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by chris, University South,
on Jan 13, 2007
Good for Mt View. Building up their sale tax base while Palo Alto closes grocery stores, auto dealerships, hotels and builds soccer fields on the the most $$$ intersection in the city. Again, GOOD FOR THEM!
It does still look like Home Depot is coming to replace the Sears. Just be glad Fry's Electronics didn't want to move. That would have been a much better location than the one they have tucked away on Portage Ave.
Oh great. I filled out an extremely poorly designed survey for Home Depot, and I have a very bad feeling that it played into their extremely poor decision to place a Home Depot at the Sears site. Most of the people I know in Los Altos, Mountain View, and Palo Alto near there are pretty upset about the prospect of Home Depot moving in there. There are many businesses that can go in that same location and bring in sales tax without ruining the neighborhood and bringing the truck traffic and construction element (sorry, but facts are that it increases crime, which is one of the reasons for the many movements across the country to keep Home Depots out of inappropriate locations).
Home Depot managed its Expo locations so poorly -- understaffing them so badly that it was almost impossible to buy anything -- they would have done better to fix the problems with locations they'd already put money into than forcing another one Mountain View -- where they've already faced significant opposition in locating a store in what was a far better site.
For those who don't remember, the old Emporium site at Grant Road and El Camino (right off 101 and 85) was slated for a Home Depot, but they needed some kind of zoning change which voters in Mountain View nixed so that HD could not move there. This was a vote by citizens of Mountain View against locating a Home Depot in the city, yet here HD is again forcing a store in a less accessible, less appropriate location in Mountain View. Just for Tim's benefit, let me point this out again, that Mountain View citizens resoundingly rejected having a HD there, and just as many (if not more) are against the store at San Antonio, they just don't have the same ability to keep them out. With that kind of corporate attitude, no wonder Home Depot is having problems. I've been a big customer until now, but if they locate a store at the old Sears site, I will never shop there again.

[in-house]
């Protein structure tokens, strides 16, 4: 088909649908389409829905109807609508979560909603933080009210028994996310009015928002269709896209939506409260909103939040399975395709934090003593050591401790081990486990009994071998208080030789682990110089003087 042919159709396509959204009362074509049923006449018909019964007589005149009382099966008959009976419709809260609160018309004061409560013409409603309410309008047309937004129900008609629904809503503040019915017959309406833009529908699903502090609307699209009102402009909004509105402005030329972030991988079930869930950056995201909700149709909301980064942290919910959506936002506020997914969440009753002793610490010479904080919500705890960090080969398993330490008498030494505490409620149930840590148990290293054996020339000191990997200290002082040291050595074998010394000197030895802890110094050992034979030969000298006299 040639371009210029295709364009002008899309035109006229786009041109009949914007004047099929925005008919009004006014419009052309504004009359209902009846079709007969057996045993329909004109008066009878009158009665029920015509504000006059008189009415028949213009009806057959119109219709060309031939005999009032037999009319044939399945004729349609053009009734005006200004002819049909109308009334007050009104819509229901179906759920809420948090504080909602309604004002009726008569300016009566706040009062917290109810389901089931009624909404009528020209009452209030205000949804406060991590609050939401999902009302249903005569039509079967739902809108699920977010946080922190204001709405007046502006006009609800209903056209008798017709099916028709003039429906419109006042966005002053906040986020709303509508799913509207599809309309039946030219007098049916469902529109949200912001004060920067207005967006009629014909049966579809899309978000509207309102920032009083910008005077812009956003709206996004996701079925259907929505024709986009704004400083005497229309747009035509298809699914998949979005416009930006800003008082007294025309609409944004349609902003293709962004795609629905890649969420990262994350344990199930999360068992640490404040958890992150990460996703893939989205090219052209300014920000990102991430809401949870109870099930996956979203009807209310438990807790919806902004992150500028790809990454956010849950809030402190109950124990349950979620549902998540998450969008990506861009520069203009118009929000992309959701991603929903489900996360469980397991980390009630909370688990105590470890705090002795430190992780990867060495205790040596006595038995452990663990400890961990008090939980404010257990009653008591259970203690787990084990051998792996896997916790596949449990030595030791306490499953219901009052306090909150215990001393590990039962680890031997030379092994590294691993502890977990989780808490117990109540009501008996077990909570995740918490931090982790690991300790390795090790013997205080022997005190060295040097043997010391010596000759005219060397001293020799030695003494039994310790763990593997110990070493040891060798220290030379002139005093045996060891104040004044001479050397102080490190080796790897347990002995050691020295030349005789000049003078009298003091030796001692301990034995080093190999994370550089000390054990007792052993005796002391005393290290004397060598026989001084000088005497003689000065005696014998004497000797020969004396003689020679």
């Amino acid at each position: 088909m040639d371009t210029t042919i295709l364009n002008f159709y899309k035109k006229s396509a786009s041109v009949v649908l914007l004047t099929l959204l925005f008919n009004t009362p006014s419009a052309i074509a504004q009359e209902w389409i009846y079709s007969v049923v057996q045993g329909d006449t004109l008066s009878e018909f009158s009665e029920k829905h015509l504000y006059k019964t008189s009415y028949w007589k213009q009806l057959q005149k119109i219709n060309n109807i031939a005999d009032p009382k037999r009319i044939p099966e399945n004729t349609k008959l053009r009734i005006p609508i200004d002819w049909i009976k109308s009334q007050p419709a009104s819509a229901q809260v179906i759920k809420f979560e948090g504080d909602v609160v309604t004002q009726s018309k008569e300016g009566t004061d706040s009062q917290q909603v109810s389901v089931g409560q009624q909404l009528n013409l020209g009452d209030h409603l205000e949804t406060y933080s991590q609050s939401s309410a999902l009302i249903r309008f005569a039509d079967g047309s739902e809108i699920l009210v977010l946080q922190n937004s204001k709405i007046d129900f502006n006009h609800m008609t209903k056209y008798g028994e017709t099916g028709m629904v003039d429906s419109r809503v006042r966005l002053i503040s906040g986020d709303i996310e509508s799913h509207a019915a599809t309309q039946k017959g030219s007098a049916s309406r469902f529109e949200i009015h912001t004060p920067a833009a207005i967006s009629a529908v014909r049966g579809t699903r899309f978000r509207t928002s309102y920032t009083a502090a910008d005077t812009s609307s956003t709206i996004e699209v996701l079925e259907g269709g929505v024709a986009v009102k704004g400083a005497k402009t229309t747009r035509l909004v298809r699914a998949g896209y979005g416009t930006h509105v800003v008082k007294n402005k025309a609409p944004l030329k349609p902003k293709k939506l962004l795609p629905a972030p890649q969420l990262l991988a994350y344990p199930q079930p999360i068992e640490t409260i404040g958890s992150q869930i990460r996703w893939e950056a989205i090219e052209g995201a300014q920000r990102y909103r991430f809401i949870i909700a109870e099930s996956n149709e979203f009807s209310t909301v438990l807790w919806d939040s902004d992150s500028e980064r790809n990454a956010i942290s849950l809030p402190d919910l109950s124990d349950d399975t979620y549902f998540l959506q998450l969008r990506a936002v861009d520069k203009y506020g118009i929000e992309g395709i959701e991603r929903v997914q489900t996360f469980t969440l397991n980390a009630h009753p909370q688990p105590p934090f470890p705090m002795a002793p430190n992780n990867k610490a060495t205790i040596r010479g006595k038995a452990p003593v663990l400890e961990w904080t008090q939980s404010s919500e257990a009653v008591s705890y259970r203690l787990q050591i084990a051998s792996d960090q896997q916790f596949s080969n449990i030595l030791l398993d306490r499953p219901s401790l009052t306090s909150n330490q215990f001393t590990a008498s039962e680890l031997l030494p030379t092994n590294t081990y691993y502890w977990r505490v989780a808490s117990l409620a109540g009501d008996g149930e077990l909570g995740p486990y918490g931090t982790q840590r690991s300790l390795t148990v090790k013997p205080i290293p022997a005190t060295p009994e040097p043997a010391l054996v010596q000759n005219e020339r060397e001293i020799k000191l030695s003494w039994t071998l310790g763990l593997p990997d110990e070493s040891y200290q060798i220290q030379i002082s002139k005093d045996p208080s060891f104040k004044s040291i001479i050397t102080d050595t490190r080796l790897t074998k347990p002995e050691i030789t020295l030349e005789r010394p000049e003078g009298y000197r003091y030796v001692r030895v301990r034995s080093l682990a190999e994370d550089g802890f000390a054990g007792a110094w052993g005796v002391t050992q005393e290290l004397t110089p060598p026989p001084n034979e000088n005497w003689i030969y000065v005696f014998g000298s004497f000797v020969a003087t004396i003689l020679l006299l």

I’m a home owner at The Crossings, the townhouse community behind the San Antonio Mall. I too feel HomeDepot is not the best type of business to go in there for a variety of reason previously mentioned (e.g., traffic, noise, day laborers, hours of operation, etc.).
Can someone comment on what are the mechanisms available to us to express our opposition to the “decision makers”?
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